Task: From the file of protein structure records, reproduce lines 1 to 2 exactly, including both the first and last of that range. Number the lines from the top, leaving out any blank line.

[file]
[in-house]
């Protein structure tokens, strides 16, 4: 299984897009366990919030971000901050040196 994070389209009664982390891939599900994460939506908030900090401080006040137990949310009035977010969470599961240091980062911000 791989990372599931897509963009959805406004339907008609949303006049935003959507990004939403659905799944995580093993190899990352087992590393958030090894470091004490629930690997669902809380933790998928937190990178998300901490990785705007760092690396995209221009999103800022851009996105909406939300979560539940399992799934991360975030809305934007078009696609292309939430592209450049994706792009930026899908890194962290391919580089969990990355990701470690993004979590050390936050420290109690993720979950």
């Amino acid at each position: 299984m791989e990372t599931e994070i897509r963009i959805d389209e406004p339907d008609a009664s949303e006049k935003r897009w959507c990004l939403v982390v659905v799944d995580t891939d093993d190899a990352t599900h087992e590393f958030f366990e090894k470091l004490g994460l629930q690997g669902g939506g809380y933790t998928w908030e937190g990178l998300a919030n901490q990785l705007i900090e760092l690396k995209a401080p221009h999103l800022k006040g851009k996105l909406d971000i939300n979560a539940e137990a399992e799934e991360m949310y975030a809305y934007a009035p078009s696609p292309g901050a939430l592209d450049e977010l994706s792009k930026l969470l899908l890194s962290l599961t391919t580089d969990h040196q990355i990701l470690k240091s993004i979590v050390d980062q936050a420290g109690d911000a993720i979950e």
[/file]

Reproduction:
[in-house]
């Protein structure tokens, strides 16, 4: 299984897009366990919030971000901050040196 994070389209009664982390891939599900994460939506908030900090401080006040137990949310009035977010969470599961240091980062911000 791989990372599931897509963009959805406004339907008609949303006049935003959507990004939403659905799944995580093993190899990352087992590393958030090894470091004490629930690997669902809380933790998928937190990178998300901490990785705007760092690396995209221009999103800022851009996105909406939300979560539940399992799934991360975030809305934007078009696609292309939430592209450049994706792009930026899908890194962290391919580089969990990355990701470690993004979590050390936050420290109690993720979950």